On This Page
About Back Impairment
Back injuries account for many of the musculoskeletal disorders in the workplace. The major symptom of most back impairments is back pain, which can be localized or widespread radiating from a central point in the back. If ligaments and muscles are weak then discs in the lower back can become weakened. With excessive lifting, or a sudden fall, a disc can rupture. With years of back abuse, or with aging, the discs may simply wear out and a person may live with chronic pain for several years. However, back pain caused by a muscle strain or a ligament sprain will normally heal within a short time and may never cause further problems. Poor physical condition, poor posture, lack of exercise, and excessive body weight contribute to the number and severity of sprains and strains. Degeneration of the spine, due to aging, is also a major contributor to back pain.
Back Impairment and the Americans with Disabilities Act
The ADA does not contain a definitive list of medical conditions that constitute disabilities. Instead, the ADA defines a person with a disability as someone who (1) has a physical or mental impairment that substantially limits one or more "major life activities," (2) has a record of such an impairment, or (3) is regarded as having such an impairment. For more information about how to determine whether a person has a disability under the ADA, see How to Determine Whether a Person Has a Disability under the Americans with Disabilities Act Amendments Act (ADAAA).
Accommodating Employees with Back Impairment
People with back impairments may develop some of the limitations discussed below, but seldom develop all of them. Also, the degree of limitation will vary among individuals. Be aware that not all people with back impairments will need accommodations to perform their jobs and many others may only need a few accommodations. The following is only a sample of the possibilities available. Numerous other accommodation solutions may exist.
Questions to Consider:
- What limitations is the employee experiencing?
- How do these limitations affect the employee and the employee’s job performance?
- What specific job tasks are problematic as a result of these limitations?
- What accommodations are available to reduce or eliminate these problems? Are all possible resources being used to determine possible accommodations?
- Once accommodations are in place, would it be useful to meet with the employee to evaluate the effectiveness of the accommodations and to determine whether additional accommodations are needed?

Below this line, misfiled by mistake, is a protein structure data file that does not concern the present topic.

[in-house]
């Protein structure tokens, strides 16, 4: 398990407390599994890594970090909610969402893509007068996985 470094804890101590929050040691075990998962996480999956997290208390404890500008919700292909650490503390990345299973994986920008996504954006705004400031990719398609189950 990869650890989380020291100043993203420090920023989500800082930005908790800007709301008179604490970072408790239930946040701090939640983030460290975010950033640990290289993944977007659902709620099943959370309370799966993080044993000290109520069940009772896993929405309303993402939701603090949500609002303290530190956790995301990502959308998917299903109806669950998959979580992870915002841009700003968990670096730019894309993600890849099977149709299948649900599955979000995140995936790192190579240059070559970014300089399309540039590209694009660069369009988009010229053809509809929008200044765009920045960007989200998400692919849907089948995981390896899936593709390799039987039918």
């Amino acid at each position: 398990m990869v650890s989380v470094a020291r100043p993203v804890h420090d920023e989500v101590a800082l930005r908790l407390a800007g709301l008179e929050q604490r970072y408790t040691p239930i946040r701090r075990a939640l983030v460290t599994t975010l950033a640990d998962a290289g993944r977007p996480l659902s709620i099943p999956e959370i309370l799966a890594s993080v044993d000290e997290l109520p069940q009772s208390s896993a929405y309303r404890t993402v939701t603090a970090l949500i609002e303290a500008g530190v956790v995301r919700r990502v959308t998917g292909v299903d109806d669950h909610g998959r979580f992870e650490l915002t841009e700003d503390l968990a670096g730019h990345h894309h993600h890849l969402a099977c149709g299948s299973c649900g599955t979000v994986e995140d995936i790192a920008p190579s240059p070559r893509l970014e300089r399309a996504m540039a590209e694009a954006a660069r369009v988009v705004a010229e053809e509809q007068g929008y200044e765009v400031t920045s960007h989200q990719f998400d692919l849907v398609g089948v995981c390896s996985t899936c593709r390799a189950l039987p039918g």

- Do supervisory personnel and employees need training?
Situations and Solutions:
The following situations and solutions are real-life examples of accommodations that were made by JAN customers. Because accommodations are made on a case-by-case basis, these examples may not be effective for every workplace but give you an idea about the types of accommodations that are possible.
A volunteer at a food bank had a lifting restriction from a back condition and had trouble moving heavy donation deliveries to the sorting area.
A supply of small containers was provided so he could divide the deliveries into smaller amounts for sorting.
A meat processor with a back impairment had difficulty lifting materials from a storage area to his work area.
The inspector was accommodated with a cart and lifts.
A chemical process plant worker was limited in his ability to turn large wheel valves due to a back injury.
The worker was accommodated with a specialty tool designed to decrease torque on wheel valve handles.
A systems administrator with a back impairment is required to move, lift, and carry computers throughout the office.
The person was accommodated with a compact, adjustable height lifting device with straps to secure the load.
A hotel manager with a back condition was having problems working full days.
She experienced pain after being on her feet for long periods of time. As a reasonable accommodation, the agency provided a flexible schedule. The employer reported the accommodation was extremely effective, eliminating the need of training someone else to do the job and improving morale.
A mechanic with a bending restriction due to a low back impairment has problems accessing the engine compartment and low task areas of vehicles.
The mechanic was accommodated with a tire lift, a mechanic's low task chair, and a specialty creeper designed to support the body while accessing engine compartments.
A clerical worker with scoliosis has sitting and standing restrictions.
Because the worker is required to work at a desk a majority of the time, the worker was accommodated with an ergonomic workstation evaluation, ergonomic chair, and a sit/stand computer workstation.
A grocery check-out person had a standing restriction due to a back injury.
He was accommodated with a sit/lean stool and anti-fatigue mats.
A customer service agent for an insurance company was pregnant and experiencing significant leg and back pain when sitting for long periods of time.
She also needed to use the restroom frequently. The employer provided an adjustable workstation to enable the employee to alternate between sitting and standing positions. The employer also allowed her to take more frequent rest breaks by dividing her existing thirty-minutes of break time into several smaller increments of time so she could use the restroom as-needed.
JAN Publications & Articles Regarding Back Impairment
Consultants' Corner Articles
- A Support Person as an Accommodation
- Accommodations for Housekeeping/Janitorial Workers with Motor Impairments
- Accommodations Related to Commuting To and From Work
- Best Practices for Addressing Requests for Ergonomic Chairs
- Confidentiality of Medical Information under the ADA
- Hidden Disabilities: Confidentiality and Travel
- No Blog Posts available for Back Impairment